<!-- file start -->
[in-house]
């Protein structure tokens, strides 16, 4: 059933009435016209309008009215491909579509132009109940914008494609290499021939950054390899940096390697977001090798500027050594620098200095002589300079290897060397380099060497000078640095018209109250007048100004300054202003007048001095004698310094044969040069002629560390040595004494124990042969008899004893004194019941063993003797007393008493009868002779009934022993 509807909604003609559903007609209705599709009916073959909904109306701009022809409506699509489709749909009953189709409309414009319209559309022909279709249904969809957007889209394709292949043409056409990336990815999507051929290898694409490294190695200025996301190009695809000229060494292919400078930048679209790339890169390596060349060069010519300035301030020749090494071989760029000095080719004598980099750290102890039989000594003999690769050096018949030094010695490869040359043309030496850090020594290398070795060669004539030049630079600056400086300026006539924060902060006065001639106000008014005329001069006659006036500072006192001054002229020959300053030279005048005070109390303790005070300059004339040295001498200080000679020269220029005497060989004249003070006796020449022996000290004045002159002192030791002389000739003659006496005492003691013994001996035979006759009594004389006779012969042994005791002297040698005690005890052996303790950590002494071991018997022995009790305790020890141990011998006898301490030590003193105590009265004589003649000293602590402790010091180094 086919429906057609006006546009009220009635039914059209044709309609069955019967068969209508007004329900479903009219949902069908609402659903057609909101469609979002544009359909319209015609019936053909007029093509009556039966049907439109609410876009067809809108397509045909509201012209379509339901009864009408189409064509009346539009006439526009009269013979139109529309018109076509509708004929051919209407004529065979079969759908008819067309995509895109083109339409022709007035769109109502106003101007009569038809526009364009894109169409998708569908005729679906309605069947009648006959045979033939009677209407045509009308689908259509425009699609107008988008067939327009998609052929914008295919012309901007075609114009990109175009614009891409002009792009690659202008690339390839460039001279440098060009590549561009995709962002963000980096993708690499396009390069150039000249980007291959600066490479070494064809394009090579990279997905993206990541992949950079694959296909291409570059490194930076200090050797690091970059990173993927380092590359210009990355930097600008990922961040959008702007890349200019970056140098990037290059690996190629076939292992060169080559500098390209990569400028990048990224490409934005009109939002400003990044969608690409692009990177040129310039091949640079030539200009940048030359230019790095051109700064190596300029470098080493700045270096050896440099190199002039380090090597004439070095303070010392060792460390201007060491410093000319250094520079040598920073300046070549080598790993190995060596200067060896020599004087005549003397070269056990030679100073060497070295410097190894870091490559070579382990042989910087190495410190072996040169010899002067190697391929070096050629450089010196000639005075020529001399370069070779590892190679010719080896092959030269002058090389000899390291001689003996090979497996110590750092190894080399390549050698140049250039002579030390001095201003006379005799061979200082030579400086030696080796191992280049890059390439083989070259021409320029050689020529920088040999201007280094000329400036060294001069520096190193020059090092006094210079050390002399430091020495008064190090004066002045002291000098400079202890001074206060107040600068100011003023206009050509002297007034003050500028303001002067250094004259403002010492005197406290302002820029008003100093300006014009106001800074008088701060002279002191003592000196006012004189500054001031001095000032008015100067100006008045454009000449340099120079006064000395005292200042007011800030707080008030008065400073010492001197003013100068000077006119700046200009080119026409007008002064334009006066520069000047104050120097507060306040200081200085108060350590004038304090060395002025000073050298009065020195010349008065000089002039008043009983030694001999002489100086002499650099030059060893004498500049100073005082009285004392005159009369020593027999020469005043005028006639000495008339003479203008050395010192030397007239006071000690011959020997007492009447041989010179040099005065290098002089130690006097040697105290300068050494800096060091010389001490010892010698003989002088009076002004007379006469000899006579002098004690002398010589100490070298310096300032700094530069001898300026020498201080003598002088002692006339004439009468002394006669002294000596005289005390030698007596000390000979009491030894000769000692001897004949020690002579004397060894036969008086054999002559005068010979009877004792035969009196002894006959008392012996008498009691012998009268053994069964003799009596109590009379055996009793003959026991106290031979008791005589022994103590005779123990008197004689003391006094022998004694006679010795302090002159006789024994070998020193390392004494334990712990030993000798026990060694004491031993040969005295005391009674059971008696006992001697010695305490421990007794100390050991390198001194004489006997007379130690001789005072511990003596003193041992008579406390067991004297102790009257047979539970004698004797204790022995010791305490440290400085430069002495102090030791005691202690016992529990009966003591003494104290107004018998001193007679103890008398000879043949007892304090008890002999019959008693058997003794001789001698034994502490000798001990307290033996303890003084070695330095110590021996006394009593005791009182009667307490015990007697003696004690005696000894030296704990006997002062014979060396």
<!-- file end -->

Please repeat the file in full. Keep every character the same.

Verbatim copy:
[in-house]
């Protein structure tokens, strides 16, 4: 059933009435016209309008009215491909579509132009109940914008494609290499021939950054390899940096390697977001090798500027050594620098200095002589300079290897060397380099060497000078640095018209109250007048100004300054202003007048001095004698310094044969040069002629560390040595004494124990042969008899004893004194019941063993003797007393008493009868002779009934022993 509807909604003609559903007609209705599709009916073959909904109306701009022809409506699509489709749909009953189709409309414009319209559309022909279709249904969809957007889209394709292949043409056409990336990815999507051929290898694409490294190695200025996301190009695809000229060494292919400078930048679209790339890169390596060349060069010519300035301030020749090494071989760029000095080719004598980099750290102890039989000594003999690769050096018949030094010695490869040359043309030496850090020594290398070795060669004539030049630079600056400086300026006539924060902060006065001639106000008014005329001069006659006036500072006192001054002229020959300053030279005048005070109390303790005070300059004339040295001498200080000679020269220029005497060989004249003070006796020449022996000290004045002159002192030791002389000739003659006496005492003691013994001996035979006759009594004389006779012969042994005791002297040698005690005890052996303790950590002494071991018997022995009790305790020890141990011998006898301490030590003193105590009265004589003649000293602590402790010091180094 086919429906057609006006546009009220009635039914059209044709309609069955019967068969209508007004329900479903009219949902069908609402659903057609909101469609979002544009359909319209015609019936053909007029093509009556039966049907439109609410876009067809809108397509045909509201012209379509339901009864009408189409064509009346539009006439526009009269013979139109529309018109076509509708004929051919209407004529065979079969759908008819067309995509895109083109339409022709007035769109109502106003101007009569038809526009364009894109169409998708569908005729679906309605069947009648006959045979033939009677209407045509009308689908259509425009699609107008988008067939327009998609052929914008295919012309901007075609114009990109175009614009891409002009792009690659202008690339390839460039001279440098060009590549561009995709962002963000980096993708690499396009390069150039000249980007291959600066490479070494064809394009090579990279997905993206990541992949950079694959296909291409570059490194930076200090050797690091970059990173993927380092590359210009990355930097600008990922961040959008702007890349200019970056140098990037290059690996190629076939292992060169080559500098390209990569400028990048990224490409934005009109939002400003990044969608690409692009990177040129310039091949640079030539200009940048030359230019790095051109700064190596300029470098080493700045270096050896440099190199002039380090090597004439070095303070010392060792460390201007060491410093000319250094520079040598920073300046070549080598790993190995060596200067060896020599004087005549003397070269056990030679100073060497070295410097190894870091490559070579382990042989910087190495410190072996040169010899002067190697391929070096050629450089010196000639005075020529001399370069070779590892190679010719080896092959030269002058090389000899390291001689003996090979497996110590750092190894080399390549050698140049250039002579030390001095201003006379005799061979200082030579400086030696080796191992280049890059390439083989070259021409320029050689020529920088040999201007280094000329400036060294001069520096190193020059090092006094210079050390002399430091020495008064190090004066002045002291000098400079202890001074206060107040600068100011003023206009050509002297007034003050500028303001002067250094004259403002010492005197406290302002820029008003100093300006014009106001800074008088701060002279002191003592000196006012004189500054001031001095000032008015100067100006008045454009000449340099120079006064000395005292200042007011800030707080008030008065400073010492001197003013100068000077006119700046200009080119026409007008002064334009006066520069000047104050120097507060306040200081200085108060350590004038304090060395002025000073050298009065020195010349008065000089002039008043009983030694001999002489100086002499650099030059060893004498500049100073005082009285004392005159009369020593027999020469005043005028006639000495008339003479203008050395010192030397007239006071000690011959020997007492009447041989010179040099005065290098002089130690006097040697105290300068050494800096060091010389001490010892010698003989002088009076002004007379006469000899006579002098004690002398010589100490070298310096300032700094530069001898300026020498201080003598002088002692006339004439009468002394006669002294000596005289005390030698007596000390000979009491030894000769000692001897004949020690002579004397060894036969008086054999002559005068010979009877004792035969009196002894006959008392012996008498009691012998009268053994069964003799009596109590009379055996009793003959026991106290031979008791005589022994103590005779123990008197004689003391006094022998004694006679010795302090002159006789024994070998020193390392004494334990712990030993000798026990060694004491031993040969005295005391009674059971008696006992001697010695305490421990007794100390050991390198001194004489006997007379130690001789005072511990003596003193041992008579406390067991004297102790009257047979539970004698004797204790022995010791305490440290400085430069002495102090030791005691202690016992529990009966003591003494104290107004018998001193007679103890008398000879043949007892304090008890002999019959008693058997003794001789001698034994502490000798001990307290033996303890003084070695330095110590021996006394009593005791009182009667307490015990007697003696004690005696000894030296704990006997002062014979060396």